The underground railroad, by Colson Whitehead. London: Fleet, 2016.
Cora's life on a cotton plantation in Georgia, where she is an outcast even among her fellow slaves, ends when she's persuaded by Caesar, a recent arrival from Virginia, to run away. Things go badly from the start - Cora kills a young white boy who tries to capture her. Although they find a station on the railroad, and are transported to South Carolina, they are now hunted.
In this book, and this is where the fiction comes in, the Underground Railroad is literally there, a network of hidden railroads with irregular trains flying North to freedom, with engineers, and tunnels, and conductors. As Cora travels, she realises that situations which at first seem benign are actually quite insidious, and that she is endangering the people who shelter her. It's an amazing story. There is, as you'd expect, an awful lot of casual brutality; that part isn't fiction... but it's also a compelling story, and very readable.
Bring me the head of Sergio Garcia! my year of swinging dangerously on the pro golf tour, by Tom Cox. London: Yellow Jersey, 2007.
I have no interest whatever in golf; but I do like the way Tom Cox writes. Turning 30, Cox and his wife decide that he needs to get the teenage desire to be a golf pro out of his system, so he applies to join a minor Tour and competes in various tournaments. This is a lovely account of falling in and out of love with a sport, and a critical look of the culture around golf. Very readable if you like Tom Cox's cat books (he's the chronicler of the late lamented The Bear, AKA @WHYMYCATISSAD).
Peter Pan must die, by John Verdon [audiobook]. Read by Jeff Harding. Rearsby, Leics.: WF Howes, 2016.
A Dave Gurney book; and follows the same pattern as the others. Gurney gets involved in a new and potentially dangerous case; his wife alternately sulks and whines at him; things get ever more dangerous and he exceeds his brief but keeps on with the investigation; dangerous things happen; there is resolution. That doesn't mean it isn't a good ride while it's going on (and Jeff Harding does his usual excellent job here) but there is a certain formula, and Verdon isn't as good as someone like Lee Child about varying it up, or telling us something new about his characters. Definitely worth listening to; I'm not convinced I'd have read it in print though.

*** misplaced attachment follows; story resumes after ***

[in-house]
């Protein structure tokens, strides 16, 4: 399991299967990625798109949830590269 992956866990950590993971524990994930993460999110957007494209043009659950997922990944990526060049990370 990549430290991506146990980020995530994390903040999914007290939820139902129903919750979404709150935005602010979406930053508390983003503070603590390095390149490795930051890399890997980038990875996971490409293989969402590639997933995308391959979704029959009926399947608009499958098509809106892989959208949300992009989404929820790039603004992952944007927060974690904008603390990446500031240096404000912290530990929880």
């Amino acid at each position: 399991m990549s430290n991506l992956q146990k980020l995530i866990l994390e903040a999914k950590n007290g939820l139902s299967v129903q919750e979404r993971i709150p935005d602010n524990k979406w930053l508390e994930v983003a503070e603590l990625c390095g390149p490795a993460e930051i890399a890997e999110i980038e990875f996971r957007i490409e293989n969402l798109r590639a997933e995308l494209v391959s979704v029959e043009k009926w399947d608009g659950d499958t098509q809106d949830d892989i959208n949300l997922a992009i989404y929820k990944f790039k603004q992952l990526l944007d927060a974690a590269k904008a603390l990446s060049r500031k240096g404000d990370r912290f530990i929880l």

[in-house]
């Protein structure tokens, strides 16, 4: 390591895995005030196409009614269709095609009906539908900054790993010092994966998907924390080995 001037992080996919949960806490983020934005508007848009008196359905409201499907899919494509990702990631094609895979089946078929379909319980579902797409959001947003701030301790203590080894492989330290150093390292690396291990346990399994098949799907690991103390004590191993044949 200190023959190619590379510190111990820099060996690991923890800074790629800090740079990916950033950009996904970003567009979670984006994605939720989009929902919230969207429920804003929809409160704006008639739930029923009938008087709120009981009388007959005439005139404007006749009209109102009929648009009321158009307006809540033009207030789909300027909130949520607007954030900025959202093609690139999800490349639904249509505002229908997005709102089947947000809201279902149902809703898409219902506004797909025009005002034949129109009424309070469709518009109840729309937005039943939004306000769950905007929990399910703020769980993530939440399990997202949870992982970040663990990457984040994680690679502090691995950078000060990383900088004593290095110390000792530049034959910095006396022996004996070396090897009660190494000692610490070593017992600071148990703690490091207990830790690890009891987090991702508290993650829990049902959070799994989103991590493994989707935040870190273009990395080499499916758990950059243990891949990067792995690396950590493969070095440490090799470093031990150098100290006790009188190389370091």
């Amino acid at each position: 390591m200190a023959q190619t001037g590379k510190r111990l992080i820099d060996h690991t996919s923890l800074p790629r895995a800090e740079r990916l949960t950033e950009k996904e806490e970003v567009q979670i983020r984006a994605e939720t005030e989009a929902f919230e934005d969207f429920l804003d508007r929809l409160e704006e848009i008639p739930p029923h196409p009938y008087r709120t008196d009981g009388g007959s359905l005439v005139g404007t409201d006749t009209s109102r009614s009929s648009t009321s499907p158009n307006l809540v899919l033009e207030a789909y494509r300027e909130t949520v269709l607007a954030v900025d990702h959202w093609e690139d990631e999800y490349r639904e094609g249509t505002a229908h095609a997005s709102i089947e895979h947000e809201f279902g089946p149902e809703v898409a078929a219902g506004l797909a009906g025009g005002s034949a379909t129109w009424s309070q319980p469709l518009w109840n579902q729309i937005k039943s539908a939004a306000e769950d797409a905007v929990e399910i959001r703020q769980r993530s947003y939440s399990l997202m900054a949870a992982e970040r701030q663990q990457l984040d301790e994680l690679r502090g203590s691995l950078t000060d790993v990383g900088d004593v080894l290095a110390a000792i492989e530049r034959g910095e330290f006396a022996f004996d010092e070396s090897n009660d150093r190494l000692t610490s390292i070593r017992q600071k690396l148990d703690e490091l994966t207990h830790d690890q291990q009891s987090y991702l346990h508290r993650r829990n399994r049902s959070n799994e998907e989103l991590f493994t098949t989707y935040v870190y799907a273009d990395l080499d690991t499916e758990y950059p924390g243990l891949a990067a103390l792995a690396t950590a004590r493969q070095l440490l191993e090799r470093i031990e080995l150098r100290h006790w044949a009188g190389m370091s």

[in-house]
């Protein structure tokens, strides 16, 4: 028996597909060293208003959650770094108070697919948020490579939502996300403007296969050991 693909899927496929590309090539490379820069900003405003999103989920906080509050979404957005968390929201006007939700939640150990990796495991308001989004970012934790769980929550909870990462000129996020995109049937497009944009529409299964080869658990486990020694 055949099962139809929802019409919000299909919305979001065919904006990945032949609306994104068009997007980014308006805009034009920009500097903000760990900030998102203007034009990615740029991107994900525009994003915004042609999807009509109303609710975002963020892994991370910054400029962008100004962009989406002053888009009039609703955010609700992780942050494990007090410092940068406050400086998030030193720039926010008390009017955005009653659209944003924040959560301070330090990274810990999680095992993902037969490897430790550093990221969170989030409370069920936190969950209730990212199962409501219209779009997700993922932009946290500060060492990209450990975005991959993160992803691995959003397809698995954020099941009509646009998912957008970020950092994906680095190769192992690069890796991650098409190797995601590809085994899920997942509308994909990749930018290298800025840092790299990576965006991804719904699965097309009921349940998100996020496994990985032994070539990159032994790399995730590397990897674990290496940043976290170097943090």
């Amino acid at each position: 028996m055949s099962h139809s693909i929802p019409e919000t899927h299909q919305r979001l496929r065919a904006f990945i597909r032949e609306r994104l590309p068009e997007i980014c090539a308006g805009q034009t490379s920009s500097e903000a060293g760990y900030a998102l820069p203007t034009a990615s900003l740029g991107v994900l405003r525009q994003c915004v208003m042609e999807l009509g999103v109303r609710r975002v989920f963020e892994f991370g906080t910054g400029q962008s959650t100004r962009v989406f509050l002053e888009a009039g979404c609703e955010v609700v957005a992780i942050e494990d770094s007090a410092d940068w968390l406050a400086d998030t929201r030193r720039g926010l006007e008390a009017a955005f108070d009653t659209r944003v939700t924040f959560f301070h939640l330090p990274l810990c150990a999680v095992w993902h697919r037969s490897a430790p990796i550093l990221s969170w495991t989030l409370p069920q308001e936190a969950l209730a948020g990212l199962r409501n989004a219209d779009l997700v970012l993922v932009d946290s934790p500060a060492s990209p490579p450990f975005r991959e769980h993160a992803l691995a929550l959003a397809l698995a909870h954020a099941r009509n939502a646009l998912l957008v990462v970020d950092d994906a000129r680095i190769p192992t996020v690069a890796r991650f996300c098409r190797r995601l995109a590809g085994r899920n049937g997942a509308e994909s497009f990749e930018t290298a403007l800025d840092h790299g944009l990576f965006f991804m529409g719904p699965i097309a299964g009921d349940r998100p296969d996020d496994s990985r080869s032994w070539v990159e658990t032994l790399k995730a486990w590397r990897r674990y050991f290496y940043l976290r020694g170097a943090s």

We'll always have Paris: trying and failing to be French, by Emma Beddington. London: Pan, 2017.
Emma Beddington had a fascination with the French from an early age; she went to French films, envisaged herself sitting moodily outside a Paris café smoking a Gitane, and mugged up on her Gainsbourg and Besson... She met a Frenchman, married, had two children, and then had the chance to live in Paris. And it wasn't at all what she expected. This is the best account I've ever read of being miserable in posh Paris (granted, that's a niche memoir); weirdly, Beddington ended up living just round the corner from where I'd been miserable a a few years before, sitting on benches in the Parc Monceau watching her kids (my au pair charge, in my case), staring through the windows of pâtisseries, dealing with incredibly unfriendly French bureaucracy. It's also an exploration of grief, and some tragedy; but it's also handled with a wonderful honest, humorous sense. And there's a love story at the heart of all this; the central relationship, but also falling in and out of love with cities and the notion of home. Brilliant book. One to be kept, which is a rarity these days.
Death ship, by Jim Kelly. London: Crème de la Crime, 2016.
Kids digging a fort in the sand on Hunstanton Beach unearth a bomb,which explodes. Is it a WWII unexploded bomb, or something newer and more sinister? And is it connected with the new, and contentious, pier being built? Shaw and Valentine are already based in Hunstanton, trying to catch a killer who's handing out poisoned sweets at bus stops, while looking for a missing Dutch tourist who walked out of his hotel one day and disappeared. The more they look into the case, the more confusing all these strands become; and the further back Shaw finds himself digging. Another really excellent book by Kelly, which romps along, and captures the atmosphere of the Norfolk Coast perfectly.